Let’s Hear it for Dirt

ILOVEDIRTMost of the moms I know have become acutely worried about cleanliness. I’m not talking shining floors and perfectly scrubbed counter tops, I mean the absence of germs, antibacterial gel, never-cough-in-public, god forbid your child has the slightest runny nose, personal cleanliness.

We live in a world where every cable news station has one — or several — health shows, and each has a resident physician whose job it is to make breaking news out of the hazards that lurk behind every sneeze. Add to that the newspapers, magazines, WebMD, and on and on … and don’t even mention swine flu ’cause that’s a topic for another day.

But this idea that we all need to run around sterilizing everything has really gone too far. Let’s dig back in our memories to a time when there was no Purell.

Back in the dark ages of the ’80s and ’90s, when my kids were small, life was simpler (though you wouldn’t know it from the hair and fashion styles). The play areas at Ikea had those ball pits, where kids could roll around in each other’s snotty germs for hours while mothers agonized over which DIY nightmare bookcase would transform their lives into that sleek, Swedish showroom.

When my kids’ pacifiers (we called them suckers in our family) toppled out of their mouths onto the floor, we’d pick them up, give them a lick, (yes — parental saliva IS as antiseptic as rubbing alcohol), and pop them right back in.

While grocery shopping, the cart seemed like a perfectly good place to plop a kid or two. One in the seat, one in the basket, and our biggest worry was that they’d stand up and fall out, bonking their heads.

Sure, there were those moms who boiled the bottles and the rubber nipples and painstakingly wiped down each baby toy every evening, but they were the distinct minority. When advising new moms, I’d tell them that running feeding stuff through the dishwasher was perfectly fine, and a little dirt never hurt anyone.

And that brings us back to my purpose … a little dirt is a good thing.

Let me explain. The human immune system is amazing. When babies are born, they carry their mom’s immunity with them for about 6-12 weeks. It’s like a mini insurance policy that covers them while their own white blood cells and antibodies are gearing up.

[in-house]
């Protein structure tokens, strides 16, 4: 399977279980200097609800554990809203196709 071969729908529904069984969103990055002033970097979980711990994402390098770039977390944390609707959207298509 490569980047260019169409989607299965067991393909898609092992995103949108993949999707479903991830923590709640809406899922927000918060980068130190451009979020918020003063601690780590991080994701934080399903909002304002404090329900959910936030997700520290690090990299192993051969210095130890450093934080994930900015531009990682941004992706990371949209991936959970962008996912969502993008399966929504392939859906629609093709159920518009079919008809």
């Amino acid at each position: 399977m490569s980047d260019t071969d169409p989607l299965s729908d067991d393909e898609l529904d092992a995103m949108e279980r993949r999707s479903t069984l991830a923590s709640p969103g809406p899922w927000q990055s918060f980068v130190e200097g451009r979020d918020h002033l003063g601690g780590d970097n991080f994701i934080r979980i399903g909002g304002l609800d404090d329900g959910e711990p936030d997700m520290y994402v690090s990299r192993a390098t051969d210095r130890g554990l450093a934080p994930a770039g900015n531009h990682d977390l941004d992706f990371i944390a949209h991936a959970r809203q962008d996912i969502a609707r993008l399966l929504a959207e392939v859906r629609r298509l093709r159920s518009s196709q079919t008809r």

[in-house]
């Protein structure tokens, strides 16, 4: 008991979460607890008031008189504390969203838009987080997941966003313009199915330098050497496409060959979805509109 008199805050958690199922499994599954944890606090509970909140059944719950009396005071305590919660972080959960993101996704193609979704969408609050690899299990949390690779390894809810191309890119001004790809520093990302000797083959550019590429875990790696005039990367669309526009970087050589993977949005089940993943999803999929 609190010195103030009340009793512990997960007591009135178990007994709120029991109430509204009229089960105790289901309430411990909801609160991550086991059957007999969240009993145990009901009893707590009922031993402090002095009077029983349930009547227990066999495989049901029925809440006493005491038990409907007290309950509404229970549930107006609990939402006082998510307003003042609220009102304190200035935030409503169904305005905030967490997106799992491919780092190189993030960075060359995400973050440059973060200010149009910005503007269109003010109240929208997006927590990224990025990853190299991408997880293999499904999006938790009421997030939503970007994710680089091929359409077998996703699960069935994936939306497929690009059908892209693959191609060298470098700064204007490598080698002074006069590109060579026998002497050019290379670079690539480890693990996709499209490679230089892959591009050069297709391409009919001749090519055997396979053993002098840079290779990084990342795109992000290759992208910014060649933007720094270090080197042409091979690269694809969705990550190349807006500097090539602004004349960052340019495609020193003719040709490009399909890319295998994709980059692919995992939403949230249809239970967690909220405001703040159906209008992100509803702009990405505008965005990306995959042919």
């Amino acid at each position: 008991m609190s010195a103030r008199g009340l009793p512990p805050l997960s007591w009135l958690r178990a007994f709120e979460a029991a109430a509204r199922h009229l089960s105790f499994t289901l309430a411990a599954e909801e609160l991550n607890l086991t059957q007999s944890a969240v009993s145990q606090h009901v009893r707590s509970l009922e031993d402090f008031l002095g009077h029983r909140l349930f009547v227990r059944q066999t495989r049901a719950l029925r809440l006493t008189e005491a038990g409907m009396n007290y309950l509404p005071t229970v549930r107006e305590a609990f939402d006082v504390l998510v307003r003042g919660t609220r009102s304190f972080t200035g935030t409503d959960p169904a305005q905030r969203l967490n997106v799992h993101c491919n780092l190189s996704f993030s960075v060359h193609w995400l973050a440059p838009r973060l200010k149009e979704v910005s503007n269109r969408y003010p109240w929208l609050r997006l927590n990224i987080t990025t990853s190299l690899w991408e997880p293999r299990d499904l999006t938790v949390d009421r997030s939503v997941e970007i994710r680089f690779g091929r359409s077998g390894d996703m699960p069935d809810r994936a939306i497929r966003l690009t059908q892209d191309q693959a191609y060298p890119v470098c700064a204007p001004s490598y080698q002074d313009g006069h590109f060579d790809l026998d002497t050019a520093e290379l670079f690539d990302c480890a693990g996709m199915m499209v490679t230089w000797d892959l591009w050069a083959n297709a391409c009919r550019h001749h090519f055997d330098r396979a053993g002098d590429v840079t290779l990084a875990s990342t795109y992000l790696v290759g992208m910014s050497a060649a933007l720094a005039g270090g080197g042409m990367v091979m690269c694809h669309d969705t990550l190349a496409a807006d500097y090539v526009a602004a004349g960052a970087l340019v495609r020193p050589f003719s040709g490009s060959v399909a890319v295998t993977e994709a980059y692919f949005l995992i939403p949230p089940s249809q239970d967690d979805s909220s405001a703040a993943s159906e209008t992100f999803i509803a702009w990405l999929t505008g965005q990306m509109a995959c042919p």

As mom’s immunity wanes, baby’s is on the move. It works by responding to anything foreign — meaning germy stuff — that it sees. The cells responsible for churning out all our defenses against infection get the signal … YUCKY STUFF out there! Time to get armed! … and they do.

The key is that your babe’s immune machinery needs to ‘see’ germs in order to defend against them. That may be part of why Mother Nature makes babies SO curious about their environment. They want to touch, smell, taste, and look at everything — up close and personal, no holds barred. They pick up whatever they can and direct it right to their mouths. And it makes us nuts.

Mary Ruebush, Ph.D., an immunologist and author of “Why Dirt is Good: 5 Ways to Make Germs Your Friends” is worried that in the effort to avoid illness, we’re failing to expose our kids to normal germs and crippling their immune systems. She sees the rise in allergies and autoimmune disease as clearly related to our increase in cleanliness.

Dr. Ruebush says “Let your child be a child. Dirt is good. If your child isn’t coming in dirty every day, they’re not doing their job. They’re not building their immunological army. So it’s terribly important.”

I know, it’s a bit counterintuitive. Cleaner must be better, right? AND (you’re thinking) haven’t I been urging you to wash those little hands frequently singing the ABC song and cough into your elbow? What gives?

Here’s the thing: make a distinction between sick germs (the ones that come from sick people) and healthy germs (the ones that help grow the immune system and are actually good for you). Use your gut and your common sense and lighten up the Purell. Think ’80s … without the clothes and hair.

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Rachel Zahn, MD is a pediatrician turned health writer who had three kids during medical school and pediatric training—crazy, huh?


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